A Houston-area identity thief first exposed on Local 2 last year is now on probation and the thief's victim says now everyone's financial information is at risk.
LaKeshia Cherry played dumb when police arrested her last year. She told consumer expert Amy Davis she had no idea what she was talking about when Davis asked her about stealing Social Security numbers from her employers.
At the time LaKeshia Cherry was working for CenterPoint Energy as a customer service rep. Before that she worked for Gexa Energy, Startex Power and Mega Energy, where police said she stole Andrea Cherry's Social Security number. Investigators said she used it to open an electric account at a home she was renting. Then she skipped on a $553 bill.
Andrea Cherry has spent the last 13 months trying to clean up her credit.
"The amount of time that's involved is just insurmountable," Andrea Cherry told Davis.
It's why she was disappointed when she learned the thief got just two years probation. LaKeisha Cherry was already convicted of identity theft in 2001 and possession of crack cocaine in 2002. This third conviction meant her sentence could have been more severe. Instead, she got basic community supervision with boilerplate prohibitions like banning her from going to bars and nightclubs.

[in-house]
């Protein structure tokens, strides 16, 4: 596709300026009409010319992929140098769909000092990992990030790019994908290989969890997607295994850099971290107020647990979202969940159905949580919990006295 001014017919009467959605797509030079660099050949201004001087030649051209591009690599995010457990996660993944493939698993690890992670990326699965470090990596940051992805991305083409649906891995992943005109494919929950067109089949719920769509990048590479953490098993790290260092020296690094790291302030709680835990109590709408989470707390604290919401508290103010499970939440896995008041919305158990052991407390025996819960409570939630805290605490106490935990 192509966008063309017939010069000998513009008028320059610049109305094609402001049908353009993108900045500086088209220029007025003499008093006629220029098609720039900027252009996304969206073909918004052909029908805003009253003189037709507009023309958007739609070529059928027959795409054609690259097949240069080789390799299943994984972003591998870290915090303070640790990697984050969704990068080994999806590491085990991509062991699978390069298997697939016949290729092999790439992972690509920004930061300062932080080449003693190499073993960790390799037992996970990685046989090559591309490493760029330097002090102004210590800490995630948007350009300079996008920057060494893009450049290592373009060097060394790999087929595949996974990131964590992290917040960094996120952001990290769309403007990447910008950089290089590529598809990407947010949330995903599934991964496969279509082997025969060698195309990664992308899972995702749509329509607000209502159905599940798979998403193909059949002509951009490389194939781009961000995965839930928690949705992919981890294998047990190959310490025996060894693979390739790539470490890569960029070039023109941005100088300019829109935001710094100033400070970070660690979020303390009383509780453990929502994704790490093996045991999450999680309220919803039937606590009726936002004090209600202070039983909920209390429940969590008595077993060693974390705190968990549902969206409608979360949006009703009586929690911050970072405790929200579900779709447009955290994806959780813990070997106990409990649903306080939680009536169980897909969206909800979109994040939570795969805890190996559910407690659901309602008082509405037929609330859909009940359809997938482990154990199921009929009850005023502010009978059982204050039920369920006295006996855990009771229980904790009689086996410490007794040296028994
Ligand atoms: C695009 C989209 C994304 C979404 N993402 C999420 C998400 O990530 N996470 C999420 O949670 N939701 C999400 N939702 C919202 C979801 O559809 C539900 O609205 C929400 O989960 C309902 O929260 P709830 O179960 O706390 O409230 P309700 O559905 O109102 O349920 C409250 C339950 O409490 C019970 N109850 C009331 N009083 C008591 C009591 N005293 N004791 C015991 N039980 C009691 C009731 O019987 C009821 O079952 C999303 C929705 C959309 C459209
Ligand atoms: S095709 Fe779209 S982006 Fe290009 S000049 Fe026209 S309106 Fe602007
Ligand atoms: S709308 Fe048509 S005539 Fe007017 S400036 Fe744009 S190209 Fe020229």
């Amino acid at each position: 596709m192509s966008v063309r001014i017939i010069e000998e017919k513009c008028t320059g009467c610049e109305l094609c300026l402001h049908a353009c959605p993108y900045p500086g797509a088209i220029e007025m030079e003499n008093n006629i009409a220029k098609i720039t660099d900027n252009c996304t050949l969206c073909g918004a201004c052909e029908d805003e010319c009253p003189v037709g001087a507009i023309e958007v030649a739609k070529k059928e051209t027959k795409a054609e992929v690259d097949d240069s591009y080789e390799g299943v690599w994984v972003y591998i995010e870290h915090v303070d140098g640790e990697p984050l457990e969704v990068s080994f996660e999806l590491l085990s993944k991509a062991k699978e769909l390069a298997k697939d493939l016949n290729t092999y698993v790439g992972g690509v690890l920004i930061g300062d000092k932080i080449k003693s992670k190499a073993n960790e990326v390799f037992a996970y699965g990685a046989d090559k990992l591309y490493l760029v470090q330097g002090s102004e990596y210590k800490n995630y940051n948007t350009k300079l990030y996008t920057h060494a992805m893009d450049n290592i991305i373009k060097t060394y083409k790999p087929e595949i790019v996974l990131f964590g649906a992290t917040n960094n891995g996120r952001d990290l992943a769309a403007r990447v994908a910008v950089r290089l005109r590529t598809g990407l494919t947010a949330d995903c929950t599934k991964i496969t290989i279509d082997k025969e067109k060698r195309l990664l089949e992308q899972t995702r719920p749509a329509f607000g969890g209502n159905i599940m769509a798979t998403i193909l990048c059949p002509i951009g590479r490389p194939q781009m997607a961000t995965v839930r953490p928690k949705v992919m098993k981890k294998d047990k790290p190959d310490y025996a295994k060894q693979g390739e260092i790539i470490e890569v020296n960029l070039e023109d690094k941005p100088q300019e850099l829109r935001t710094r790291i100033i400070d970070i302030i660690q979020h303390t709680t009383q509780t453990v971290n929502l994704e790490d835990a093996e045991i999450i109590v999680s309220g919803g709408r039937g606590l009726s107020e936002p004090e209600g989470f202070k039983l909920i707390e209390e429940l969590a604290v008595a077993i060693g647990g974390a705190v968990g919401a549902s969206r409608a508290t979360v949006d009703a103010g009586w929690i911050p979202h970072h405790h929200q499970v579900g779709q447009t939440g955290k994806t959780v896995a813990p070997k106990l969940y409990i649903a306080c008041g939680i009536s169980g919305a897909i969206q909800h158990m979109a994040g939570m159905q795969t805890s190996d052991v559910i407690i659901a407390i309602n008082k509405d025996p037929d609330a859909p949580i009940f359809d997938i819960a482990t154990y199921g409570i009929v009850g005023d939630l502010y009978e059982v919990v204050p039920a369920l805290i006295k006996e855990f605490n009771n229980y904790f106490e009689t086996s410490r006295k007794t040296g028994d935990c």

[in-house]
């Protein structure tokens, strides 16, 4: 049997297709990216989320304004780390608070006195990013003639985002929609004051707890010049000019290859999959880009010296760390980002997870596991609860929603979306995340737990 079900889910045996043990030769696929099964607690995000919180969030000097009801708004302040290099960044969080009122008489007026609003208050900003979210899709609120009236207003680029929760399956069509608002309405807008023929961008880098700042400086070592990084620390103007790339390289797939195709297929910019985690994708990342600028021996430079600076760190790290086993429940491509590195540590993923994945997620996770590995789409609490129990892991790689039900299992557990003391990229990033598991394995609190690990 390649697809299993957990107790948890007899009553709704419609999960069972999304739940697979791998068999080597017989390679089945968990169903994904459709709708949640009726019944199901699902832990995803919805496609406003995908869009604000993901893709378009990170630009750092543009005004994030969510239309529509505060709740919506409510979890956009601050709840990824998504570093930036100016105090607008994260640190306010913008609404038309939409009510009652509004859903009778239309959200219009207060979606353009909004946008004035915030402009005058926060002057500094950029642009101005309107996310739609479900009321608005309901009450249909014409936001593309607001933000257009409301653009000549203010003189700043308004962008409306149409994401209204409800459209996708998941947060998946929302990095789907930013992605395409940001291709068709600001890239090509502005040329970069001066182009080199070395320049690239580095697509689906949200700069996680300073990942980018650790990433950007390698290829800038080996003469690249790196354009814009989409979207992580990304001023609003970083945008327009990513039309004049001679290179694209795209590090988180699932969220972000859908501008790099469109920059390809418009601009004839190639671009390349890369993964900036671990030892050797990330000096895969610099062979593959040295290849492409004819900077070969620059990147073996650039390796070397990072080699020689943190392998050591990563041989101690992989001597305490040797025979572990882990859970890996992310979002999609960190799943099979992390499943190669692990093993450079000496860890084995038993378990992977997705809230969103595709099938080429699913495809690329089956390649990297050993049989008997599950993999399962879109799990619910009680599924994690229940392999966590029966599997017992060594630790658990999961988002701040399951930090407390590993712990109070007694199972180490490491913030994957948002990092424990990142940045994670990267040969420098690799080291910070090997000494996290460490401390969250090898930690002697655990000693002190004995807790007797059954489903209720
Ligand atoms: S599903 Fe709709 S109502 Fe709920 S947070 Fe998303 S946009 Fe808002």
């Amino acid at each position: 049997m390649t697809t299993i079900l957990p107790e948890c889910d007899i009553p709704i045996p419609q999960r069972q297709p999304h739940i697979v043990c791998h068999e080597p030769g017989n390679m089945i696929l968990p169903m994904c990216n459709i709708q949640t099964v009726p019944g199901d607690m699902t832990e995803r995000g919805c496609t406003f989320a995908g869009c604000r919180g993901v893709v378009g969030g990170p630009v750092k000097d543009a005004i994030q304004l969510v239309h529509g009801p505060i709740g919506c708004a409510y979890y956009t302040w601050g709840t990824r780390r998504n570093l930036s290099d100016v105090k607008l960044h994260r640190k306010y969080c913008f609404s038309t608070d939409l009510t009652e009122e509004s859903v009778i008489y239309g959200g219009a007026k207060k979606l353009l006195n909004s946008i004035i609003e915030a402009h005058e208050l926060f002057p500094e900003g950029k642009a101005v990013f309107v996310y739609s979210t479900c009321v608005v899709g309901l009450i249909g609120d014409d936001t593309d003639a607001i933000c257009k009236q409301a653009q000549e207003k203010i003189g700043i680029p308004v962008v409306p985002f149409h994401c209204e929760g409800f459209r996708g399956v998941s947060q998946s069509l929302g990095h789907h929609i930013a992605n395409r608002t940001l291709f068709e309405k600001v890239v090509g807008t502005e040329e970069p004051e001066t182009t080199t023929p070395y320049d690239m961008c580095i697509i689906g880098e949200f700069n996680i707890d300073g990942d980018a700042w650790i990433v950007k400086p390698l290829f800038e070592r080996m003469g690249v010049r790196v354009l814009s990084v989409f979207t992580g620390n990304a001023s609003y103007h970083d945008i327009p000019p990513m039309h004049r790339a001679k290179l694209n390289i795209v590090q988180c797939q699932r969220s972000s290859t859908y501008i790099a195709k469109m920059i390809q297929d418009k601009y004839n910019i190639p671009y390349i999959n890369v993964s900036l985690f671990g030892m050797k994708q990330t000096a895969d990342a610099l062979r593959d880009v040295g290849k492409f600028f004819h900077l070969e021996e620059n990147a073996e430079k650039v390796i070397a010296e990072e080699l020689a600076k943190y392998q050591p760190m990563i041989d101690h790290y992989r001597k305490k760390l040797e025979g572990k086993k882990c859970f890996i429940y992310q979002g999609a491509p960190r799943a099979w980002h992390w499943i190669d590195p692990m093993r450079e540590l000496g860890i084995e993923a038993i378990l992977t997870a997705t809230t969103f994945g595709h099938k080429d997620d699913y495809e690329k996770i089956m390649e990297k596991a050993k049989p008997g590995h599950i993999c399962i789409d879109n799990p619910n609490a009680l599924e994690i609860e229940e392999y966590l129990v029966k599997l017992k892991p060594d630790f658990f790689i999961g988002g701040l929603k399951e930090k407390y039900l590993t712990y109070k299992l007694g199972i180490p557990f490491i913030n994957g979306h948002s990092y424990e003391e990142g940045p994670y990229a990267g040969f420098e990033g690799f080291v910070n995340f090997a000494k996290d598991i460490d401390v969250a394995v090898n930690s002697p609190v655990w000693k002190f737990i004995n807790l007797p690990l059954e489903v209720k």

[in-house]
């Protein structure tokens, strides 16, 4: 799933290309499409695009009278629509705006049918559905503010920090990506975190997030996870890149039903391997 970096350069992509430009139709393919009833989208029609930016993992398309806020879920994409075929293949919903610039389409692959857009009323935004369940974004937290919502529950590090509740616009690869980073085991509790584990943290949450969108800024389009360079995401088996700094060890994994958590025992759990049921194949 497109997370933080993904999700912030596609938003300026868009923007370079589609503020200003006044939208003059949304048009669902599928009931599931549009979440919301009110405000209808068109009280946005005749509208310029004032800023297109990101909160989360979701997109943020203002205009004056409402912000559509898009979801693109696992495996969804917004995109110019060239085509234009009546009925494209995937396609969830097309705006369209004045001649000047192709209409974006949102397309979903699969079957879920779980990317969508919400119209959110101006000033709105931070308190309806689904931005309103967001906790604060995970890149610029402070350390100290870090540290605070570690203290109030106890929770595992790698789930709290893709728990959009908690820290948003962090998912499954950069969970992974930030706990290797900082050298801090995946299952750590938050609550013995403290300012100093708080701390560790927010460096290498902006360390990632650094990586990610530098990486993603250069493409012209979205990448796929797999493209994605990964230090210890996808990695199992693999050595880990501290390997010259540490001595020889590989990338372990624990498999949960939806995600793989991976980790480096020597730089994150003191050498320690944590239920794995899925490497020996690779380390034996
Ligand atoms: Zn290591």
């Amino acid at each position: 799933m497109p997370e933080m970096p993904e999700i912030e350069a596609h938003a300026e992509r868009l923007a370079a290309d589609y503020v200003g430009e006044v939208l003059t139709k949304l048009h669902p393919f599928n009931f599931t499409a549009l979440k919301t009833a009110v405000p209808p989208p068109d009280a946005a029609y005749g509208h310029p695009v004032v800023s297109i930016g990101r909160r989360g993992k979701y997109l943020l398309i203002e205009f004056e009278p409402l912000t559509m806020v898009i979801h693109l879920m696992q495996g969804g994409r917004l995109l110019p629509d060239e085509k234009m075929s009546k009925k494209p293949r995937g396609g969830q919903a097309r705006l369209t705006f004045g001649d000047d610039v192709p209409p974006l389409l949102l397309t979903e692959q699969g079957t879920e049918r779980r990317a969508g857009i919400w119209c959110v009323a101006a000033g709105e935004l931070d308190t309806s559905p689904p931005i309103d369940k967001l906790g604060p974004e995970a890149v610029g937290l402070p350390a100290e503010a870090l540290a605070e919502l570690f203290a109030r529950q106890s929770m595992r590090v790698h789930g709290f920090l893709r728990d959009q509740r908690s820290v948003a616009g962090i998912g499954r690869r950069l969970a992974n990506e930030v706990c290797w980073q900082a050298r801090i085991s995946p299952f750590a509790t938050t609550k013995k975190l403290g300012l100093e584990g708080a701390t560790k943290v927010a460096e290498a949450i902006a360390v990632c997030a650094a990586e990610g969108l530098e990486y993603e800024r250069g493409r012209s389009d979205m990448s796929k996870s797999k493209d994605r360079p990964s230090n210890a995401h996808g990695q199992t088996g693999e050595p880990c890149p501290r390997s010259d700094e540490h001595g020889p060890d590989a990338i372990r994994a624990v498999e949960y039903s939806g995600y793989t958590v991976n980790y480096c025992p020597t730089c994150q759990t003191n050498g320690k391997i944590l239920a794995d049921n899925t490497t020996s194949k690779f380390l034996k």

"Why could they not have custom tailored something that said, 'You cannot work in the energy field? You can not have access to information that sensitive including social security numbers?'" asked her latest victim.
Judge Catherine Evans told Local 2 the prosecutor never asked for specific conditions and if they had, she would have considered them.
"I don't think anything was put in place that's going to prevent her from doing it in the future," said Andrea Cherry.
Neither LaKeshia Cherry nor her attorney returned our calls or emails. LaKeshia Cherry is required to look for work and that worries her latest victim.
"People do what they know," said Andrea Cherry. "And so all of her employment history indicates that she's always worked in the energy field."
A representative for the Harris County District Attorney's Office said there may have been an oversight. They told Davis the office will review the case. If changing the terms of probation is appropriate, the prosecutor will ask the judge to do that. We will follow up and let you know what happens.